I've just turned 40. My breasts have always had low set nipples and now since I have...


I've just turned 40. My breasts have always had low set nipples and now since I have had children, my breasts are sagging and are very soft. With the nipples set low they look really bad. I am a size 40D and I would like to refresh my breasts, make them smaller, firmer, and higher. Do I achieve this look by getting a reduction, a lift, and a repositioning of my nipples? Or, would I need a small implant to achieve this look and have more firmness?


It all depends on how much upper pole fullness remains in your breasts. If all the breast tissue has migrated down, it is difficult to almost impossible to recreate upper pole fullness without an implant. If however the breasts start higher, one can get a good result with just a reduction which includes the raising of the nipples and a breast lift.  It is not uncommon that I have to do a breast reduction and an implant at the same time which sounds strange but it is necessary to get the optimal result.


A better look would be achieved by reducing, lifting and shaping the breasts.  Generally, some one with as large breasts as yourself has a wide diameter breast, and therefore would not look good with a small implant.

Dr. Costanzo Thousand Oaks, CA. 91360


Breast augmentation will not make breasts smaller.  Implants can fill in a deflated upper pole, but then you have to like how they move with activities and sports.

If you want smaller breasts lifted to a fuller shape, then the sculpture is by definition some form of Breast Reduction Surgery.  Essentially all breast reductions involve lifting of the tissues and repositioning of the nipples. To assess the effectiveness of a technique, check how the tissues move. Here are Movies Before and After Breast Reduction and Lift Surgery.  Before considering implants, check equivalent details beyond what still photos demonstrate.

Hope this helps,

Michael Bermant, M.D. Board Certified American Board of Plastic Surgery



This is a very common situation after pregnancy, and also is seen in many patients who naturally have full and somewhat droopy breasts but who have never been pregnant.  As you obviously are aware, a number of surgical options are available.  A breast lift (mastopexy) will remove some skin and in most cases some breast tissue as well (in order to tighten and re-shape the breasts internally), so your lifted breasts will most likely seem somewhat smaller, even if you still fit a D cup bra.  A reduction can be performed if you would like to transition from a D to a smaller C-cup (or even a full B-cup) breast profile; it is essentially a breast lift plus more extensive removal of breast tissue.  Both procedures relocate the nipple/areola complex to a youthful position at the top of the breast mound.


In either case you may or may not end up with upper pole breast fullness, which is something most patients want from their breast rejuvenation surgery.  If you pinch the breast above the nipple/areola complex and  there appears to be a fair amount of breast tissue there, then you may be fine with a lift or reduction alone.  If there is not much breast tissue there, then in most cases a lift or reduction will not improve that situation in a lasting way, and you'll have to think about whether or not to have an implant placed to create that aesthetically ideal upper pole fullness.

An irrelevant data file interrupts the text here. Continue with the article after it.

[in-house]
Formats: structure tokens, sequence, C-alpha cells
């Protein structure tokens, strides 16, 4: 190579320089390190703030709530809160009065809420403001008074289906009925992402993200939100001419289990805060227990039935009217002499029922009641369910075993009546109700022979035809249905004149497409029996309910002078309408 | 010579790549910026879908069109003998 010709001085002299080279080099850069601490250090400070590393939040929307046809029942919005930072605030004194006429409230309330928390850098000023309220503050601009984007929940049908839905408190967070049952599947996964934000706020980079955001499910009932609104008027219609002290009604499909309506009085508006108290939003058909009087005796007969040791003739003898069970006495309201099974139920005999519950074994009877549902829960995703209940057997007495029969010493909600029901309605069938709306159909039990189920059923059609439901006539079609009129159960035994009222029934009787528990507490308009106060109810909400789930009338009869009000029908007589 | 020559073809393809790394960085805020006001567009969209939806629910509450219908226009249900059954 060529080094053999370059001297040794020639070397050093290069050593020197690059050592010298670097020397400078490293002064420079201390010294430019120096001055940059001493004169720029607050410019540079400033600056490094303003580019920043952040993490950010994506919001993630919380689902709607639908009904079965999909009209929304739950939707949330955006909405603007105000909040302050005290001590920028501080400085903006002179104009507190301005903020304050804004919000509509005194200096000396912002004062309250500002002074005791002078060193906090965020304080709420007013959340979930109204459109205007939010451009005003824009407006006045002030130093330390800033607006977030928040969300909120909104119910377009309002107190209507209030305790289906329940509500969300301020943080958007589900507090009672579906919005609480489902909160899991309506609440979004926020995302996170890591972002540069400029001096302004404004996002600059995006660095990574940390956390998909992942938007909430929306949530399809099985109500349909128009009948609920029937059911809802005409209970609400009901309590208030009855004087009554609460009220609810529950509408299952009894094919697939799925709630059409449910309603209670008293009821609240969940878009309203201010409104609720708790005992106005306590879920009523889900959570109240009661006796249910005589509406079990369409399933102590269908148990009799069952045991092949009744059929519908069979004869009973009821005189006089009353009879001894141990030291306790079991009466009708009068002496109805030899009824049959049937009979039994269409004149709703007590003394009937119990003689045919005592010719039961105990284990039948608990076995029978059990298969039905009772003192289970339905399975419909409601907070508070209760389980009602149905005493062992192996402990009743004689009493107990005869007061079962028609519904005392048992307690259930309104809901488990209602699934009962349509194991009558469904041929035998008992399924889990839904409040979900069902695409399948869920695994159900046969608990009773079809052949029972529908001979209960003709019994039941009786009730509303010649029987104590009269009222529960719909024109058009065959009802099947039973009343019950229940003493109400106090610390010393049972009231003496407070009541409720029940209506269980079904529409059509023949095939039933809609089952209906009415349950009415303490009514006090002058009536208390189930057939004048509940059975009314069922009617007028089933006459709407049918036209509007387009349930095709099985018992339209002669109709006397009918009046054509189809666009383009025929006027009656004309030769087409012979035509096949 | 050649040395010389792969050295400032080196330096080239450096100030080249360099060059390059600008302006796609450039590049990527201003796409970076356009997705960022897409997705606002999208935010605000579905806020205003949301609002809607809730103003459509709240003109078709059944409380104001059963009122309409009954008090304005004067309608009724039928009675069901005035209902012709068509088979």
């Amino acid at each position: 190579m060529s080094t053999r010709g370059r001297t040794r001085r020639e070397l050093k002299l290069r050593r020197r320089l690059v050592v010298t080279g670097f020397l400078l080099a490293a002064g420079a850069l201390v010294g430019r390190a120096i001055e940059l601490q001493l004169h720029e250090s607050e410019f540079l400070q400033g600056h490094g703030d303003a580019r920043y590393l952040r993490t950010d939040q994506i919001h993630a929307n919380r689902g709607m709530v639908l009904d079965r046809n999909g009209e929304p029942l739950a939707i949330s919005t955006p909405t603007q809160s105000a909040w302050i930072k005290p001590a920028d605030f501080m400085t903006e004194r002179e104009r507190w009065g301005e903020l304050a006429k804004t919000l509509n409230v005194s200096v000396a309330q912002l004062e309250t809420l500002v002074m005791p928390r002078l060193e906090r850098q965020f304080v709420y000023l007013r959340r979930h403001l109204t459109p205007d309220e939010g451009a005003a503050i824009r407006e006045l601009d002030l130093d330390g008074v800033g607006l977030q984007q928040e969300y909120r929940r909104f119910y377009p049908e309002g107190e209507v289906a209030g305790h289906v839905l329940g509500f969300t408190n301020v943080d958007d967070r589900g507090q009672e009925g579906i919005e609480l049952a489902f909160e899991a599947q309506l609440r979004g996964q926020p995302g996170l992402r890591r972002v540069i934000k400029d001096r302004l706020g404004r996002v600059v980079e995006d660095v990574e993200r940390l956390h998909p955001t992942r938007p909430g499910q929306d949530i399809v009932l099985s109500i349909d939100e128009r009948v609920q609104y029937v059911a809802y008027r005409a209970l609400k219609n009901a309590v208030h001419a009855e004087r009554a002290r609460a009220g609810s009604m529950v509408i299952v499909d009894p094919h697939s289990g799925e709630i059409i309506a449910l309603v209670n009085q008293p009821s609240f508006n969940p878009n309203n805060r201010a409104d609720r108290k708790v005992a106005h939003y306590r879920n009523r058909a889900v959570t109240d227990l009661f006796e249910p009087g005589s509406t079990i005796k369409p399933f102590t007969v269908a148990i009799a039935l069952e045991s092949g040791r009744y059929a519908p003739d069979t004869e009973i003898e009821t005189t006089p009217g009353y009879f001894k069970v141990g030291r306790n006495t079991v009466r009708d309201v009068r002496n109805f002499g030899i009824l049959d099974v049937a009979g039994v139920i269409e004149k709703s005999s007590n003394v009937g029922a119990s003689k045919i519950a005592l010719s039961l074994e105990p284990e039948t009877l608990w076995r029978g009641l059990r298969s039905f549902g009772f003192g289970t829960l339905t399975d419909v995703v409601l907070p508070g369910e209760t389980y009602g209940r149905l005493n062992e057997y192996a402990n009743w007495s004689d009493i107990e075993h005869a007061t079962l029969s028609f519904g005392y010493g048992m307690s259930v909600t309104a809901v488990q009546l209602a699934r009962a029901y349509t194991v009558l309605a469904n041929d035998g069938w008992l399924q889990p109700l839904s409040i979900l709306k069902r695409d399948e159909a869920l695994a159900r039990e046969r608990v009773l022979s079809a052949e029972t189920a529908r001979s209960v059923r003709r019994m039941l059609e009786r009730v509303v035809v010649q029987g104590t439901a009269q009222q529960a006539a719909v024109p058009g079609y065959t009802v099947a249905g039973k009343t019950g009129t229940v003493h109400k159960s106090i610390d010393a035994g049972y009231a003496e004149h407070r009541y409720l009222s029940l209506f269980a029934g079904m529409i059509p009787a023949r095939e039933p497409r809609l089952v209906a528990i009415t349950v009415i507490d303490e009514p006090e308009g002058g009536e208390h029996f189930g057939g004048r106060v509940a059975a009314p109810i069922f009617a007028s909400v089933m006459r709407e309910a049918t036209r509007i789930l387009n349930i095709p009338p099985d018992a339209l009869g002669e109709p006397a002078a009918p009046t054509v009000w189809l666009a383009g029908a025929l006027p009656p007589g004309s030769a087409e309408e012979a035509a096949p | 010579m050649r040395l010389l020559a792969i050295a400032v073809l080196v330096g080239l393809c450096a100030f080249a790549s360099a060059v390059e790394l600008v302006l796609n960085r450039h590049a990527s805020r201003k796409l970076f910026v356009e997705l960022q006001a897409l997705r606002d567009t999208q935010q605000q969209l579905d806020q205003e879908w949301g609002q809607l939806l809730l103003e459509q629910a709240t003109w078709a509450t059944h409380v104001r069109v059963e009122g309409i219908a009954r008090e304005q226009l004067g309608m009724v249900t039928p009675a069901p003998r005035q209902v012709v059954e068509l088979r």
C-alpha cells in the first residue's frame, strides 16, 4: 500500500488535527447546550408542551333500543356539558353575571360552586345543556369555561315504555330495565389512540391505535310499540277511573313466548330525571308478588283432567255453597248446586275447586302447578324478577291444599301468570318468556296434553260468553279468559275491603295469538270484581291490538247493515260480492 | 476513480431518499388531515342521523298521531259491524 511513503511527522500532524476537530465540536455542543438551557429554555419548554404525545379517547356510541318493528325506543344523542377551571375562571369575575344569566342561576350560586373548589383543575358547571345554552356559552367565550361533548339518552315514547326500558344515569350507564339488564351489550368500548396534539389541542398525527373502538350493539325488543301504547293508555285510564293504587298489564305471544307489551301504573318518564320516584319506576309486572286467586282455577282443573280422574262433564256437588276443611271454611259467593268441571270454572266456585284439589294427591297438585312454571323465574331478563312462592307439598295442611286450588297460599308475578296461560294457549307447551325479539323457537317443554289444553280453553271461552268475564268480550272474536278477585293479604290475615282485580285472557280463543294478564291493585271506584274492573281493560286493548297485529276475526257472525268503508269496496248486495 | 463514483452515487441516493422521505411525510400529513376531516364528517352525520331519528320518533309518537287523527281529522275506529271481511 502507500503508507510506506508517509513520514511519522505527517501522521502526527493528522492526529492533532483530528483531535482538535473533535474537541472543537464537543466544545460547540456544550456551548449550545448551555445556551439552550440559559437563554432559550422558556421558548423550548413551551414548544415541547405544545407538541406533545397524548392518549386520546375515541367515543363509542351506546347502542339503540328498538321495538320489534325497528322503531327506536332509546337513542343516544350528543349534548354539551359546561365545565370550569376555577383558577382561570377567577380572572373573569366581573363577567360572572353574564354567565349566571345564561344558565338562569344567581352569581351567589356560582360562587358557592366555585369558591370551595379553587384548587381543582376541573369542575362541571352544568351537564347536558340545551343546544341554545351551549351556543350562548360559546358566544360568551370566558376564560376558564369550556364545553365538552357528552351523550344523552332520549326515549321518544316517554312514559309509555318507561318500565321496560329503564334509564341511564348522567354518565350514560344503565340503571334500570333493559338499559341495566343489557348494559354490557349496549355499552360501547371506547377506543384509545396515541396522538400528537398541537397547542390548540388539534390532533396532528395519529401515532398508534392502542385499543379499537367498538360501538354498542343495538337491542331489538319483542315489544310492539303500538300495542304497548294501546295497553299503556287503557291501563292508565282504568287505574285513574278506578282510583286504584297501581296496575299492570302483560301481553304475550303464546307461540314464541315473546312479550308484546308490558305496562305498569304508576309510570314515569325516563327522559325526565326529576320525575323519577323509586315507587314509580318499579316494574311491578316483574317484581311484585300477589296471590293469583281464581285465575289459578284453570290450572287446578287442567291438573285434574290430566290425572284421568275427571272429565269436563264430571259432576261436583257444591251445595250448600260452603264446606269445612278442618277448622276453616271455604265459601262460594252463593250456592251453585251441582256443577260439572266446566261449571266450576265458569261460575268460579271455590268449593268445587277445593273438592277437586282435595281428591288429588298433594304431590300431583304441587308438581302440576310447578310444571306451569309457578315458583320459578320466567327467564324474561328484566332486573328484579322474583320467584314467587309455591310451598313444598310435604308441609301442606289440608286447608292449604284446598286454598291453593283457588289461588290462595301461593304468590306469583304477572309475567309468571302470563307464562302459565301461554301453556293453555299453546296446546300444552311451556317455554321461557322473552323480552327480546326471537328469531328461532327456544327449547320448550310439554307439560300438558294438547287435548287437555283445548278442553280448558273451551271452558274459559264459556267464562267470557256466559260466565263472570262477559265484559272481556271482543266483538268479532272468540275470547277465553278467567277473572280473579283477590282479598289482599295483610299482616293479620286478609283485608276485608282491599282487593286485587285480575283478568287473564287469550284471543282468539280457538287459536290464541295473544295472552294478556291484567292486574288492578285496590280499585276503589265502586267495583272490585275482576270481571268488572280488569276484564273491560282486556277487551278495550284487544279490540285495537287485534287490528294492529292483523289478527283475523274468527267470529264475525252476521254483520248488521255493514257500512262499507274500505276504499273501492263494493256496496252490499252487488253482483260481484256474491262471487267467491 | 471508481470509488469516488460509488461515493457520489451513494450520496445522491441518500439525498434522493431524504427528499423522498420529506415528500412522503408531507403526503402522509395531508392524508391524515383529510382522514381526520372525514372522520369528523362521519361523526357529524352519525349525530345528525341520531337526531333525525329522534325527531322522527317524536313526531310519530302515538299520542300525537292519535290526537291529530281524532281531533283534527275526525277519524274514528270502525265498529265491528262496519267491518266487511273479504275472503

Mastopexy (breast lift) and augmentation can frequently be performed simultaneously, but in some patients with larger breasts it is best to perform the mastopexy first and then several months later perform the augmentation.  Reduction and augmentation, as odd as it may sound, are sometimes performed simultaneously as well.  It sounds counterintuitive, but what is being accomplished (ideally, if the appropriate surgical technique is used) is removal of excess lower pole and lateral breast tissue, and simultaneous augmentation of the upper / medial aspect of the breast by means of implant placement.  It is critical in these surgeries to be very conservative with the size of the implant, as too large an implant will quickly stretch out the lower poles and produce a 'bottomed out' appearance.  Which generally results in another trip to the operating room to tighten the lower poles, usually by the removal of additional lower pole skin.


So the most important consideration in planning the surgical rejuvenation of your breasts is determining: (1) whether or not you will have upper pole breast fullness (above the nipple/areola complex, especially the upper cleavage area) with a lift or reduction alone, and (2) whether or not you are willing to consider the placement of modest-sized breast implants for the purpose of creating upper pole fullness if it is determined that there is not enough natural breast tissue to create an ideal, youthful shape without implants.  This assessment can be reliably made by a board-certified plastic surgeon who has plenty of experience with cosmetic breast surgery.  As your doctor examines you he or she will take a number of measurements, simulate a breast lift or reduction, and assess whether or not you need an implant to provide you with lasting upper pole breast fullness.


Make no mistake about it: this is a complex surgical issue, both in the planning and in the performance.  Make sure that your board-certified plastic surgeon shares your aesthetic vision for the result you have in mind, and that he or she is able to show you numerous photographic examples of the surgery you are considering.

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